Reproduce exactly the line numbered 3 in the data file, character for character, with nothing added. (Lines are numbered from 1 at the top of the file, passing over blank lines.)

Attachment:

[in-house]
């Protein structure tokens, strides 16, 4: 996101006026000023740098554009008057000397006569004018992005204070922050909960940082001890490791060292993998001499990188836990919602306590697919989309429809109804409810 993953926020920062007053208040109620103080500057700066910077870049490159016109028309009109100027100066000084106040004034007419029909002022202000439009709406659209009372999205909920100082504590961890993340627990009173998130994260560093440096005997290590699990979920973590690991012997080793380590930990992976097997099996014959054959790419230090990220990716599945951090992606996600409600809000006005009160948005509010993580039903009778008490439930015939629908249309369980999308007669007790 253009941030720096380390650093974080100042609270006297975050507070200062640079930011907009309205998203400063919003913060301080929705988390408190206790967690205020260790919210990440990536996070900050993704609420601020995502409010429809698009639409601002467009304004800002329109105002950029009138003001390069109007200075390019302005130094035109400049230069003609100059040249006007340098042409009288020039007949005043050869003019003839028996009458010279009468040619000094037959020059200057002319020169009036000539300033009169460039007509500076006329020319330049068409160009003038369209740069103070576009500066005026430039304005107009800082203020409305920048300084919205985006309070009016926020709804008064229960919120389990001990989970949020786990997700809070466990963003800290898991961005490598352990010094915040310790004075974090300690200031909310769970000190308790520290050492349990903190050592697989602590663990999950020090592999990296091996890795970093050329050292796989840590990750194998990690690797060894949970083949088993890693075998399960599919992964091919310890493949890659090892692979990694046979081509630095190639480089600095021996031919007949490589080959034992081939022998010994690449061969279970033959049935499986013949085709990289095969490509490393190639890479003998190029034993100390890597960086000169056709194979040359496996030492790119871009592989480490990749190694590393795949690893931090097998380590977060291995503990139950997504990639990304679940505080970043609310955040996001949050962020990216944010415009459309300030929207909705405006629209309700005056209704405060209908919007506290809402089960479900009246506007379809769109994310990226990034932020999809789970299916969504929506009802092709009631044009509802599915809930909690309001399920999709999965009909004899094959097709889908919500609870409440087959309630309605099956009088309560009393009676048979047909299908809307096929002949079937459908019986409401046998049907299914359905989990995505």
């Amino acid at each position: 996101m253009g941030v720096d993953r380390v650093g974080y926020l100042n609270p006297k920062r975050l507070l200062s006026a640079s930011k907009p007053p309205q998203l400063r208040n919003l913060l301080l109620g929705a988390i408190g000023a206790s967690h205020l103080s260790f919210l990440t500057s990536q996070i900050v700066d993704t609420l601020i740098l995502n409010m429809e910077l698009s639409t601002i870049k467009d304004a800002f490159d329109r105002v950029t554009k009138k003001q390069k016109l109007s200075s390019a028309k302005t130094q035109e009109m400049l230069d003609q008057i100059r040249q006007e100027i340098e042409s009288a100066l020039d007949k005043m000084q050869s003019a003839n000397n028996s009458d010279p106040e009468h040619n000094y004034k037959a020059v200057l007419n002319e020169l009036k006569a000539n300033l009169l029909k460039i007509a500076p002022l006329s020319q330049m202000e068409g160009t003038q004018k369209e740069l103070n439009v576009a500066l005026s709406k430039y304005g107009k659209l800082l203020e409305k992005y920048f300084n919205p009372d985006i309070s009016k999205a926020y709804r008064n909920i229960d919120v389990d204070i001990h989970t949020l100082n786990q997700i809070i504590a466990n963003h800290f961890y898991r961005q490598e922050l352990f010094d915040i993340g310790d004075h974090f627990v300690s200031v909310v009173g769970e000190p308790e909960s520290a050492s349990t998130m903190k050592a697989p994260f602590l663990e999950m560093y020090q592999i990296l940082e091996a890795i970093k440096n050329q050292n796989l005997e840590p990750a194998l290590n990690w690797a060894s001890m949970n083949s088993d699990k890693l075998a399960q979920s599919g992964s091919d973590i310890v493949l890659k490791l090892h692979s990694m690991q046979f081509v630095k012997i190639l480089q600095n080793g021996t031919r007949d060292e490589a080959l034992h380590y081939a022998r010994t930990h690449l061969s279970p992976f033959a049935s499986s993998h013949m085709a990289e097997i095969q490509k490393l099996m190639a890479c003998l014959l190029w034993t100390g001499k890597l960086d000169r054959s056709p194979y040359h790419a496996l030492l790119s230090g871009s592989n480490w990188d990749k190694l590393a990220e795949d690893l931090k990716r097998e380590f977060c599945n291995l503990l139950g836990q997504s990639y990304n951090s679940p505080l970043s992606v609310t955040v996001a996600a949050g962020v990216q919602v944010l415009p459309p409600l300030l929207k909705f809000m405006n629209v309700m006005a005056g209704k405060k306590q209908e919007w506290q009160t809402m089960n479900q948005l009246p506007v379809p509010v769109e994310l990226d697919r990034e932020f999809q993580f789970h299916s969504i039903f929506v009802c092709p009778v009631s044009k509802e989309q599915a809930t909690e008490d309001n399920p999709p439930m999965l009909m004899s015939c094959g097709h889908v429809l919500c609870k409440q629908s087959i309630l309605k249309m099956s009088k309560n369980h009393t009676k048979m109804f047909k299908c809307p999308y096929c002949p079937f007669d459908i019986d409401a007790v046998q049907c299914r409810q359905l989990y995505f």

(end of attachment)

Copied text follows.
């Amino acid at each position: 996101m253009g941030v720096d993953r380390v650093g974080y926020l100042n609270p006297k920062r975050l507070l200062s006026a640079s930011k907009p007053p309205q998203l400063r208040n919003l913060l301080l109620g929705a988390i408190g000023a206790s967690h205020l103080s260790f919210l990440t500057s990536q996070i900050v700066d993704t609420l601020i740098l995502n409010m429809e910077l698009s639409t601002i870049k467009d304004a800002f490159d329109r105002v950029t554009k009138k003001q390069k016109l109007s200075s390019a028309k302005t130094q035109e009109m400049l230069d003609q008057i100059r040249q006007e100027i340098e042409s009288a100066l020039d007949k005043m000084q050869s003019a003839n000397n028996s009458d010279p106040e009468h040619n000094y004034k037959a020059v200057l007419n002319e020169l009036k006569a000539n300033l009169l029909k460039i007509a500076p002022l006329s020319q330049m202000e068409g160009t003038q004018k369209e740069l103070n439009v576009a500066l005026s709406k430039y304005g107009k659209l800082l203020e409305k992005y920048f300084n919205p009372d985006i309070s009016k999205a926020y709804r008064n909920i229960d919120v389990d204070i001990h989970t949020l100082n786990q997700i809070i504590a466990n963003h800290f961890y898991r961005q490598e922050l352990f010094d915040i993340g310790d004075h974090f627990v300690s200031v909310v009173g769970e000190p308790e909960s520290a050492s349990t998130m903190k050592a697989p994260f602590l663990e999950m560093y020090q592999i990296l940082e091996a890795i970093k440096n050329q050292n796989l005997e840590p990750a194998l290590n990690w690797a060894s001890m949970n083949s088993d699990k890693l075998a399960q979920s599919g992964s091919d973590i310890v493949l890659k490791l090892h692979s990694m690991q046979f081509v630095k012997i190639l480089q600095n080793g021996t031919r007949d060292e490589a080959l034992h380590y081939a022998r010994t930990h690449l061969s279970p992976f033959a049935s499986s993998h013949m085709a990289e097997i095969q490509k490393l099996m190639a890479c003998l014959l190029w034993t100390g001499k890597l960086d000169r054959s056709p194979y040359h790419a496996l030492l790119s230090g871009s592989n480490w990188d990749k190694l590393a990220e795949d690893l931090k990716r097998e380590f977060c599945n291995l503990l139950g836990q997504s990639y990304n951090s679940p505080l970043s992606v609310t955040v996001a996600a949050g962020v990216q919602v944010l415009p459309p409600l300030l929207k909705f809000m405006n629209v309700m006005a005056g209704k405060k306590q209908e919007w506290q009160t809402m089960n479900q948005l009246p506007v379809p509010v769109e994310l990226d697919r990034e932020f999809q993580f789970h299916s969504i039903f929506v009802c092709p009778v009631s044009k509802e989309q599915a809930t909690e008490d309001n399920p999709p439930m999965l009909m004899s015939c094959g097709h889908v429809l919500c609870k409440q629908s087959i309630l309605k249309m099956s009088k309560n369980h009393t009676k048979m109804f047909k299908c809307p999308y096929c002949p079937f007669d459908i019986d409401a007790v046998q049907c299914r409810q359905l989990y995505f």